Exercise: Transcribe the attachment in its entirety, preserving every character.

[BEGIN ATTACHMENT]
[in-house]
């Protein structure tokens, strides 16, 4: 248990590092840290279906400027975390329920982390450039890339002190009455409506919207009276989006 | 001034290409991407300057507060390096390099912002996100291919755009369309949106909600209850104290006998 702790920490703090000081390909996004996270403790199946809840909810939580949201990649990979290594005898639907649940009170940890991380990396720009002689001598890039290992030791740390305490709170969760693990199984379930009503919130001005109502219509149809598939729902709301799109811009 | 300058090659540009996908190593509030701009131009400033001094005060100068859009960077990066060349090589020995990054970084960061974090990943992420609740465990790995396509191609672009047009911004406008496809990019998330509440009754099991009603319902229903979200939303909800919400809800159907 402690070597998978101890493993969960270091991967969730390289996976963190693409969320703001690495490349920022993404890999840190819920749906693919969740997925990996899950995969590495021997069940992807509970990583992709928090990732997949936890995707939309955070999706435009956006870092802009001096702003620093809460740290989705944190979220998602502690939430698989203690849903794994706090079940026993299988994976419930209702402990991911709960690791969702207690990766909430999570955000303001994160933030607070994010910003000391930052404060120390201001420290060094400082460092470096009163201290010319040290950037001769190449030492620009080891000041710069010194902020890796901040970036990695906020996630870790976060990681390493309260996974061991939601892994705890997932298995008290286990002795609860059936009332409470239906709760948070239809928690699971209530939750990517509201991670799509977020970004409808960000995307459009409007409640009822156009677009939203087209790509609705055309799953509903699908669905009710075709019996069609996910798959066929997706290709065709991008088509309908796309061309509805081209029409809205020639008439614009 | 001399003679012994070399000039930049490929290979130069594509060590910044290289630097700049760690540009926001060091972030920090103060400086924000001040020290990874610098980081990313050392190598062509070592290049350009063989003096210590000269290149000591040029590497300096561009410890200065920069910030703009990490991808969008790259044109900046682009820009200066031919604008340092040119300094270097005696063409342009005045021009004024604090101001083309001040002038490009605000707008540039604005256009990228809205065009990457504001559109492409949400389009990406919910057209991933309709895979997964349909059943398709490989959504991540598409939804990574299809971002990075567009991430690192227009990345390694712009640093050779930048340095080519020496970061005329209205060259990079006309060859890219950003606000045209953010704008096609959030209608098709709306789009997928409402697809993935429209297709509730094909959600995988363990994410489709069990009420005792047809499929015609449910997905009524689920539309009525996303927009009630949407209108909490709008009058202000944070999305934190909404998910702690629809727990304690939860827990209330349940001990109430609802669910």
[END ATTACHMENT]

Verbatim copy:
[in-house]
């Protein structure tokens, strides 16, 4: 248990590092840290279906400027975390329920982390450039890339002190009455409506919207009276989006 | 001034290409991407300057507060390096390099912002996100291919755009369309949106909600209850104290006998 702790920490703090000081390909996004996270403790199946809840909810939580949201990649990979290594005898639907649940009170940890991380990396720009002689001598890039290992030791740390305490709170969760693990199984379930009503919130001005109502219509149809598939729902709301799109811009 | 300058090659540009996908190593509030701009131009400033001094005060100068859009960077990066060349090589020995990054970084960061974090990943992420609740465990790995396509191609672009047009911004406008496809990019998330509440009754099991009603319902229903979200939303909800919400809800159907 402690070597998978101890493993969960270091991967969730390289996976963190693409969320703001690495490349920022993404890999840190819920749906693919969740997925990996899950995969590495021997069940992807509970990583992709928090990732997949936890995707939309955070999706435009956006870092802009001096702003620093809460740290989705944190979220998602502690939430698989203690849903794994706090079940026993299988994976419930209702402990991911709960690791969702207690990766909430999570955000303001994160933030607070994010910003000391930052404060120390201001420290060094400082460092470096009163201290010319040290950037001769190449030492620009080891000041710069010194902020890796901040970036990695906020996630870790976060990681390493309260996974061991939601892994705890997932298995008290286990002795609860059936009332409470239906709760948070239809928690699971209530939750990517509201991670799509977020970004409808960000995307459009409007409640009822156009677009939203087209790509609705055309799953509903699908669905009710075709019996069609996910798959066929997706290709065709991008088509309908796309061309509805081209029409809205020639008439614009 | 001399003679012994070399000039930049490929290979130069594509060590910044290289630097700049760690540009926001060091972030920090103060400086924000001040020290990874610098980081990313050392190598062509070592290049350009063989003096210590000269290149000591040029590497300096561009410890200065920069910030703009990490991808969008790259044109900046682009820009200066031919604008340092040119300094270097005696063409342009005045021009004024604090101001083309001040002038490009605000707008540039604005256009990228809205065009990457504001559109492409949400389009990406919910057209991933309709895979997964349909059943398709490989959504991540598409939804990574299809971002990075567009991430690192227009990345390694712009640093050779930048340095080519020496970061005329209205060259990079006309060859890219950003606000045209953010704008096609959030209608098709709306789009997928409402697809993935429209297709509730094909959600995988363990994410489709069990009420005792047809499929015609449910997905009524689920539309009525996303927009009630949407209108909490709008009058202000944070999305934190909404998910702690629809727990304690939860827990209330349940001990109430609802669910």